Top 5 Dracula MoviesThere are a lot of genres in horror that have been done to death, and one of those genres is vampirism. There are so many vampire movies, that it’s hard to throw a rock in the horror section of any (if they are still open) video store and not hit a vampire movie. It’s hard to say which of the many films are the best, especially since there are so many good ones out there, but alas, I thought about the granddaddy of them all, Dracula. I wanted to compile a list, and here goes a list that will spark a few arguments here and there. Here are my picks for the top 5 Dracula films of all time.
5. Nosferatu – This film follows the original Bram Stoker novel quite closely. The silent film is a visual feast, and the sound is not bad either. This German expressionist film is still one of the best ever. The shadow, lighting, and overall themes were horrific for the time, but now, they seem very tame. This 1922 film should be an instant classic for anyone that hasn’t seen it this day.
4. Horror of Dracula – This 1958 film from Hammer really took over the genre for many. While the sequels are terrible, with the exception of Dracula 1972 A.D. this genre really took an interest turn. Hammer’s studio lent a good place to recreate the story into a new world. The sets are gothic and cool; the blood is rad, and all natural breasts? Oh yes, you got to give some love to this old school classic. Peter Cushing and Christopher Lee unite to make Dracula and Van Helsing worth checking out for years to come. Hammer might not get as much love from everywhere, but I give it love whenever I can.
3. Blacula – This 1973 Blaxploitation film is one of my favorites. It showcases that Count Dracula is really an asshole, as the whole point of this film revolves around his decision. An African Prince asks Dracula to stop the slave trade, and instead of helping, the Count turns our Black Prince into a vampire and locks him up. Fast forward to the 1970’s and we see an all new world, and our Prince now he’s got to get his love back and feed on blood. While this is not strictly a Dracula film, it is worth noting as my #3 because of his direct involvement in the first plot point of this movie. Plus, I couldn’t resist adding a Blaxploitation film in here.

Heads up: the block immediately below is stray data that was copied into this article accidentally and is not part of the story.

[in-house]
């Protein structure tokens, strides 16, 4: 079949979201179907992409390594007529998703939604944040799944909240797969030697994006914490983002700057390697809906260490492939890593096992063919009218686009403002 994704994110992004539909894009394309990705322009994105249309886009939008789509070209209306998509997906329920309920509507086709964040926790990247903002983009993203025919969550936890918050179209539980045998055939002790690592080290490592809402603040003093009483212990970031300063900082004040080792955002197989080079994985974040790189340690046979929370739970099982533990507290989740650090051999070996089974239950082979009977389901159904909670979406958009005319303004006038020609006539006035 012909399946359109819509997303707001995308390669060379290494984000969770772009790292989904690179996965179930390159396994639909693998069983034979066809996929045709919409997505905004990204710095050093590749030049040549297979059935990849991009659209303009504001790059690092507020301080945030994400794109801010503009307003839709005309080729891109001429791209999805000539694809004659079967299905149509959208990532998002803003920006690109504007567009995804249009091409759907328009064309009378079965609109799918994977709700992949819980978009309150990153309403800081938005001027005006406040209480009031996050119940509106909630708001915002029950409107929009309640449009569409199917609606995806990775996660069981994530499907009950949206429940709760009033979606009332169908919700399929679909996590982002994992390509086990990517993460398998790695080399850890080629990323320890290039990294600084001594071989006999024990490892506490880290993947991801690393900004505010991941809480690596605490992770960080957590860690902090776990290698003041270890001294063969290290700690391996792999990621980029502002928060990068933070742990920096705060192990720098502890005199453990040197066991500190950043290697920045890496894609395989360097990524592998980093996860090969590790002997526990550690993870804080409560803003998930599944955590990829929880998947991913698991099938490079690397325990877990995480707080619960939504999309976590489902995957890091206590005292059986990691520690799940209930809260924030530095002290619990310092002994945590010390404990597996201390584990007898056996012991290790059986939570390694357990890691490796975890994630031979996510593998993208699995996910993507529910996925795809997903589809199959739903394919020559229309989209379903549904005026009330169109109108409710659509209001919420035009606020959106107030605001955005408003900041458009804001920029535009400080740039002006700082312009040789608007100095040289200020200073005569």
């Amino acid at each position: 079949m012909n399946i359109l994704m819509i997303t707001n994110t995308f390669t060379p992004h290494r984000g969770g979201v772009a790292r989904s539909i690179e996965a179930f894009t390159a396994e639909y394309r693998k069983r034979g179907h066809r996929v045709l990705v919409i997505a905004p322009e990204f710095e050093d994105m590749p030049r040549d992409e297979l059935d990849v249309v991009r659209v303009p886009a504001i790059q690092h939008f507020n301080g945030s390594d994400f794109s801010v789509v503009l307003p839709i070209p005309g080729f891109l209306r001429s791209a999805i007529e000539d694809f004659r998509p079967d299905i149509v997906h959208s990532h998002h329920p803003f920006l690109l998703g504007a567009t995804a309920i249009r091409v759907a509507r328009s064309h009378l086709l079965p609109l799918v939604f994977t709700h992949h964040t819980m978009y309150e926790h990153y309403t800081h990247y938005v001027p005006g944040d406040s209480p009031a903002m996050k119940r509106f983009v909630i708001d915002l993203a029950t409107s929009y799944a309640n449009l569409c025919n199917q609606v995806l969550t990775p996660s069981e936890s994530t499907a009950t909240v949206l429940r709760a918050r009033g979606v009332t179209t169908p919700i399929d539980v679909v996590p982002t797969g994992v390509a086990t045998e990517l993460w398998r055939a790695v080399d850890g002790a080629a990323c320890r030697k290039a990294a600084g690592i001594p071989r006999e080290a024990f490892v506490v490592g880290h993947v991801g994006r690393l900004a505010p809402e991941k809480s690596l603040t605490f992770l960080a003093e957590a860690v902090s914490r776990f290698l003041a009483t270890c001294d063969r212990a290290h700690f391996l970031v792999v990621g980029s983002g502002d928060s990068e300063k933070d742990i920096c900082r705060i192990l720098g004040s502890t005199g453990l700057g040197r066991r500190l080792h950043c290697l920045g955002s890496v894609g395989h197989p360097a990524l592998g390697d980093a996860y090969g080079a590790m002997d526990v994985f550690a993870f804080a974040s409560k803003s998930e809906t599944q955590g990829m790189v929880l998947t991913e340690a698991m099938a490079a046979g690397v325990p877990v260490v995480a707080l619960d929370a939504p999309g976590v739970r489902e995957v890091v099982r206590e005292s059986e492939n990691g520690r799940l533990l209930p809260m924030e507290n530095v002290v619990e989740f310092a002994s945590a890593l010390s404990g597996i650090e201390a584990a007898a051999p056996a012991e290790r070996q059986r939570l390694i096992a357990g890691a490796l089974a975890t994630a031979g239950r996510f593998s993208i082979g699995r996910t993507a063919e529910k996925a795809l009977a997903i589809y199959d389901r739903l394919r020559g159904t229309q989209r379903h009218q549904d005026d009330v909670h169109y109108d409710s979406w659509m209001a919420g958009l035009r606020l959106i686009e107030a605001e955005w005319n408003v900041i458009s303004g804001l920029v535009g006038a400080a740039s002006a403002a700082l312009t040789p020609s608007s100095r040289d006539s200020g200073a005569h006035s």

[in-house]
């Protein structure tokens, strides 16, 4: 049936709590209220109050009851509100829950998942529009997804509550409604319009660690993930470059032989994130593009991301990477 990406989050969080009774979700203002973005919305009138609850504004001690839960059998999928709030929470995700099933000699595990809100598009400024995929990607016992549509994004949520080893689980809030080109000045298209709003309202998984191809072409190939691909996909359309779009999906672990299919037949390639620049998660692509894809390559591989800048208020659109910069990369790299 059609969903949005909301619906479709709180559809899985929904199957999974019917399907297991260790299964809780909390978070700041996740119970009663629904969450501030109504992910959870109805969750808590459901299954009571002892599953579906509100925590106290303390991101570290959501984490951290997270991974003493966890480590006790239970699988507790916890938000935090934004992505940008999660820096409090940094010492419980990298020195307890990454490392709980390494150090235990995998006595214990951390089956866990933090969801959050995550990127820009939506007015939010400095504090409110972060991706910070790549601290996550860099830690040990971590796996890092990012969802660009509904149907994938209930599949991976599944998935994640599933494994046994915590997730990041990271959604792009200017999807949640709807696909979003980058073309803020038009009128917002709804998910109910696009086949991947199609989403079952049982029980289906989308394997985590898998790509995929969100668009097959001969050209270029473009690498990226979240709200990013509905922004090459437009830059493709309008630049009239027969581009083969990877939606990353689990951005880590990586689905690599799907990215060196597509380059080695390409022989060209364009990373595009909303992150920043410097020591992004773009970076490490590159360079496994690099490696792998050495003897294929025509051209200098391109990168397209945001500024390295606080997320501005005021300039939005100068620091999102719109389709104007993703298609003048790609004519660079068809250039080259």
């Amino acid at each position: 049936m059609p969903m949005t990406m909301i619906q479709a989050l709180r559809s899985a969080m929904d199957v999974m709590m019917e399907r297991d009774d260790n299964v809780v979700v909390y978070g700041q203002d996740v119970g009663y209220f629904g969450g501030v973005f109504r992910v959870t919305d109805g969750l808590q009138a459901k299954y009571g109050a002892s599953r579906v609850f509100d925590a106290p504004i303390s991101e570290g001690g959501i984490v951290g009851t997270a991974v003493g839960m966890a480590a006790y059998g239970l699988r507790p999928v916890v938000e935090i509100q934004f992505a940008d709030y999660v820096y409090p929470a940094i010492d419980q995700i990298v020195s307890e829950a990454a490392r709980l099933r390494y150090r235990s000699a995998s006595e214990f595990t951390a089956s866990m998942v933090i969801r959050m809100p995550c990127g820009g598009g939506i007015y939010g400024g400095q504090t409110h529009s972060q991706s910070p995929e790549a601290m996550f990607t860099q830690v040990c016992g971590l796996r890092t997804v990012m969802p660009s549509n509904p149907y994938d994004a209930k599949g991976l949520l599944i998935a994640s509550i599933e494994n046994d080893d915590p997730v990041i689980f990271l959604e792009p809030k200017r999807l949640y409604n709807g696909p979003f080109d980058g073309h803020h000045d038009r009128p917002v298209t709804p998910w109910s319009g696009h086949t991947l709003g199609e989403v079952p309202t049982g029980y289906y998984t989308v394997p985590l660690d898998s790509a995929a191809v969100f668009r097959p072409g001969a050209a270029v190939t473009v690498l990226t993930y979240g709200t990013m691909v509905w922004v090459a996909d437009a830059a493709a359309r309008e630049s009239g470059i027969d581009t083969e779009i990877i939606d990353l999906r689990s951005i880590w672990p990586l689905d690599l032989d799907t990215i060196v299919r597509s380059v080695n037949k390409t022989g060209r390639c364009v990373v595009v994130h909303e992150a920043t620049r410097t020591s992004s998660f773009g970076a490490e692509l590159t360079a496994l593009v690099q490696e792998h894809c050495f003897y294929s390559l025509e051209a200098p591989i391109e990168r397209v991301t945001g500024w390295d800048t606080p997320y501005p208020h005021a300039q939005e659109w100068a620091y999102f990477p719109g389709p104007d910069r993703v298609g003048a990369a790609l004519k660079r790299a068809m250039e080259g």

2. Bram Stoker’s Dracula – Whether you loved it or hated it, this early 90’s film is a complete visual feast. The film might not have the best cast, but you still get some stellar performances, and you get to see a sort of “love” story unfold, where there might not have been one intended by Stoker. The colors are so vivid here, and the book really comes alive in a modern way, even if it takes full notes from the setting of the book. If you haven’t read the book, read it, then watch this film, they are somewhat close, if only by visualization of the images, which are lavishly presented for viewers to see.
1. Dracula – During the 1931 filming of the Universal classic, a Spanish Language version of the film was being made by George Melford, and it was better than the American version. Many people will disagree, but once you sit down and watch it, you’ll understand that this classic is quite good, even though it deviates from the source material a little bit. The difference here is noticeable with better lighting, more movement of the camera, and a richer cast in many ways. This version should be the one shown more often, but alas, Lugosi is a great vampire, so it’s hard to pick this one ahead of the other.